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Steps For Buying A Car

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About a year and a half ago I found myself in the market for a car. I had moved from Baltimore to Austin car less. In Texas, I found it to be extremely difficult to get around without a car. This brought me to the purchase of a 2005 Toyota Corolla.

The five steps in the decision making process needed to decide what to do in my situation includes; 1) Problem recognition, 2)Information search, 3)Evaluation of alternatives, 4)Product choice, and 5)Post purchase evaluation. I was tired of the poor mass transportation in Texas, a car would give me more freedom and time. I needed a car! During my information search, I asked my friends in Austin (Rebekah and Dan) why they chose the cars they have. We looked online at car maker websites such as Mazda, Toyota, Honda and Nissan. Dan pulled up which helped them in their decisions. I also spoke to my friend in Corpus Christi who had recently bought a Toyota Tacoma. For further information, I called my dad and asked him what he thought about the cars out there. He had been car shopping himself. He had bought all of the car comparison magazines including Car and Driver, Consumer Reports, etc. When I was evaluating the alternatives or evaluating criteria, I finally narrowed it down to the Toyota Corolla, Toyota Tacoma, and Honda Civic. I proceeded to write down the pros and cons of each automobile. Finally, in the fourth decision step, I decided on the Toyota Corolla. The car pretty much sold itself. I liked the car since it had great gas mileage, was visually appealing, reliable, and great acceleration for a manual 4 kicker. The interior looks like it belongs in a more expensive car, and ability to seat 4 adults comfortably. Often times, after I have made a purchase I start feeling buyers guilt. Why did I buy this? I can't afford this! This is a want not a need! What am I thinking? etc. After this purchase though I had a very positive post purchase evaluation. I would be lying if I said I was worried about the money, but this was a realistic need. I found myself looking out the window to look at the car. I would even go outside to get a better look at my car. I found myself offering to run errands for people just so I can take my car for a drive. I was exceedingly happy with my purchase.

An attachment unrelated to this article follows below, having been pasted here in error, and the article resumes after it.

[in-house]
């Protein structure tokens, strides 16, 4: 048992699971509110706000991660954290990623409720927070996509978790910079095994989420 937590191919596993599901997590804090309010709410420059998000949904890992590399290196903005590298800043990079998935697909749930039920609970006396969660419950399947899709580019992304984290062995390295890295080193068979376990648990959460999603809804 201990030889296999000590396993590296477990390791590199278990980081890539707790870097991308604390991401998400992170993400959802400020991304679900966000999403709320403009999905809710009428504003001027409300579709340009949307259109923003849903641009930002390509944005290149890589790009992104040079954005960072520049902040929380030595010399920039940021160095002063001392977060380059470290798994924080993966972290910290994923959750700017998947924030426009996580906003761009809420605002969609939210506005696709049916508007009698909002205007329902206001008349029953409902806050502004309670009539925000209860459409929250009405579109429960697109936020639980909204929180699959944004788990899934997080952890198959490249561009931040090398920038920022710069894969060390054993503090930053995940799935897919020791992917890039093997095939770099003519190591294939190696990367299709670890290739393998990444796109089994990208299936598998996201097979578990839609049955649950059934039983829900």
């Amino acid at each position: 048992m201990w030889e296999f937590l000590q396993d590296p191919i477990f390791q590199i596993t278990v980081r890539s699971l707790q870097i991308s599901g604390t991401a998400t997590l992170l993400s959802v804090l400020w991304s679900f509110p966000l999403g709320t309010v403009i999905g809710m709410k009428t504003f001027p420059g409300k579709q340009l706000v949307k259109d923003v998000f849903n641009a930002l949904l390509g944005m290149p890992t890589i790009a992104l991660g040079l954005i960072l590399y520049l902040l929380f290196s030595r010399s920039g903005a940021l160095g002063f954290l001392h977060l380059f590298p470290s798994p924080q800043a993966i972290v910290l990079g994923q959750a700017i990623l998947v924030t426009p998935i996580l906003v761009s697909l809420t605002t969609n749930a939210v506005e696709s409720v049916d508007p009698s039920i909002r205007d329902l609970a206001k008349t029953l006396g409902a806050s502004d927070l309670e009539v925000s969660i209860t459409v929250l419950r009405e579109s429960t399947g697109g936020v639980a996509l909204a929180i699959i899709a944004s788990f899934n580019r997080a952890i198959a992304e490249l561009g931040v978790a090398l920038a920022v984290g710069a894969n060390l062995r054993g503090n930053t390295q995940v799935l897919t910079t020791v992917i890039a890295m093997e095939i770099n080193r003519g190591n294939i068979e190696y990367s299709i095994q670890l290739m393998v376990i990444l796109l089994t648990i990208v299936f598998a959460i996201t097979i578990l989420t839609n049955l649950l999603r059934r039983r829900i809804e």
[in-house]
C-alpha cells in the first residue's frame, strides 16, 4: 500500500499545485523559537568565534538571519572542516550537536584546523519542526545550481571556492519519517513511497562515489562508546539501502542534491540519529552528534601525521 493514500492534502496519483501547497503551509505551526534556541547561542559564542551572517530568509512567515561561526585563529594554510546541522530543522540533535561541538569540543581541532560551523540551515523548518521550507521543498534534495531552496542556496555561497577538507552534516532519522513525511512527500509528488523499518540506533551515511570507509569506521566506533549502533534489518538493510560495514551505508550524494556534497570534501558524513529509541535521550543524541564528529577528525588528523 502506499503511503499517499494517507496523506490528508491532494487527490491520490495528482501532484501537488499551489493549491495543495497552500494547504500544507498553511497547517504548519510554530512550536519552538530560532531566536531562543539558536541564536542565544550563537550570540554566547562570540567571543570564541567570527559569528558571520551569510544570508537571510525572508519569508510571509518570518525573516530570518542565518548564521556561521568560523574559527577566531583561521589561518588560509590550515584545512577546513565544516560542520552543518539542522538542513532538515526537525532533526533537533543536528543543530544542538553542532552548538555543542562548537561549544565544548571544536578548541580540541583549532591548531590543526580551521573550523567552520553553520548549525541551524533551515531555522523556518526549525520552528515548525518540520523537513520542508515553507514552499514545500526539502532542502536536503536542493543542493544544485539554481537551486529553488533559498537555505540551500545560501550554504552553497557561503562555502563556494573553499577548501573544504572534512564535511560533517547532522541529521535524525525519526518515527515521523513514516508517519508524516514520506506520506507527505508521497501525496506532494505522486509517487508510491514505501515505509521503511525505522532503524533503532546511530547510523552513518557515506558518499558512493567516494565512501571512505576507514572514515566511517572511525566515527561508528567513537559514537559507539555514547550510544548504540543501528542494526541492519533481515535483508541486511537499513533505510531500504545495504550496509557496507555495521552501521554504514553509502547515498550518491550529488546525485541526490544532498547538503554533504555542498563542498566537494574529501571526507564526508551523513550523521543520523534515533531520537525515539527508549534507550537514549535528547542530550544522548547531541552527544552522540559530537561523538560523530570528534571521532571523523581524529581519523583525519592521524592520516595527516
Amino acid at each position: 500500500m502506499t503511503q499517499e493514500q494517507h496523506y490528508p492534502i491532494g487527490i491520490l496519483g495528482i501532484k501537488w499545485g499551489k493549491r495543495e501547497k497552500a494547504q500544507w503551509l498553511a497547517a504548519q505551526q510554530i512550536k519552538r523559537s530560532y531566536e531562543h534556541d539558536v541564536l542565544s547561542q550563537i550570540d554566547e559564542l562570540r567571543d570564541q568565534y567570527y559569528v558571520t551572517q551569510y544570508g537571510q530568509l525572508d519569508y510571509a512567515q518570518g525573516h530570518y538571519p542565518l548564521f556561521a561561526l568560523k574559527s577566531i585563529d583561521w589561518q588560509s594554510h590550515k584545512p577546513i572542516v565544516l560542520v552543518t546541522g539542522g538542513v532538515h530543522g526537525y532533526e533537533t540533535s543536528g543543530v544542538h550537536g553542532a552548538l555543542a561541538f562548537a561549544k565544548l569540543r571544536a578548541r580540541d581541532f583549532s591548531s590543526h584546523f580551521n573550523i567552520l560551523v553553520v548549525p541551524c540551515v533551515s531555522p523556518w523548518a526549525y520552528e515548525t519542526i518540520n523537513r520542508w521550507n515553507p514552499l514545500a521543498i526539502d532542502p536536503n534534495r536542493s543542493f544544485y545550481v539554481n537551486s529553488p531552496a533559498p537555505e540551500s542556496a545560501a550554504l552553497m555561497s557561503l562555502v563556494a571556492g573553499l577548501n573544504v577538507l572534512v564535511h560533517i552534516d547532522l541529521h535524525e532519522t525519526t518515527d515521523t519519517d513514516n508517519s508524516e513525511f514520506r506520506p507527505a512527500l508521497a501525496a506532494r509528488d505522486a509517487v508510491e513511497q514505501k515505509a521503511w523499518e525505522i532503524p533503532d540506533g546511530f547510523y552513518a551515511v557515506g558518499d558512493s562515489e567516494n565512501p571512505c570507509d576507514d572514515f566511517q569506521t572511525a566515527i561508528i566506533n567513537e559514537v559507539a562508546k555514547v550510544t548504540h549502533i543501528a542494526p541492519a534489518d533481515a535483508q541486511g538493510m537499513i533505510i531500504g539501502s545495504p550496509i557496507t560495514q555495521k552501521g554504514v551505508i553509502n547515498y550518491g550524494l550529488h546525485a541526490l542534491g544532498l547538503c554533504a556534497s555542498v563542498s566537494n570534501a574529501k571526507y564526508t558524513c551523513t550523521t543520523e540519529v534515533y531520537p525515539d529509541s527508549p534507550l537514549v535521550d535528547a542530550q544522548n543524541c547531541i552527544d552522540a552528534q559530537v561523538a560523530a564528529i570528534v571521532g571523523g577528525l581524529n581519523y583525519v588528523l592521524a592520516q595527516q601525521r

There were many internal influences in the decision making process of my purchase. Perception: I was under the perception that Toyota made high quality, reliable, long lasting, low maintenance automobiles. Motivation: I wanted to buy a car so that I could attain more freedom and stop relying on others (mass transportation, friends, or family). A car could get me to work, I could run errands, spend time out by myself, etc. The old Corollas were not very attractive to me. Learning: I had learned however that the car was redesigned in 2004 and became a much more attractive car with updated styling. This ruled out however buying a Corolla in 2003 or earlier. By the time I was ready to buy, I could not find a 2004 that fit my criteria. Personality: I guess my personality assisted in the selection of the car to buy as well. I like to try new things but I also find comfort in the known. I am not a very sociable person. I tend to look at practicality over flashy for the most part. I also prefer to hold off on buying something if possible to get what (I believe) is the best quality. I believe better quality tends to equal long term reliability. Lifestyle: Although a SUV fits my lifestyle and personality more, I just could not afford one. I lean towards being an athletic outdoors type of person. There are a couple of accessories that



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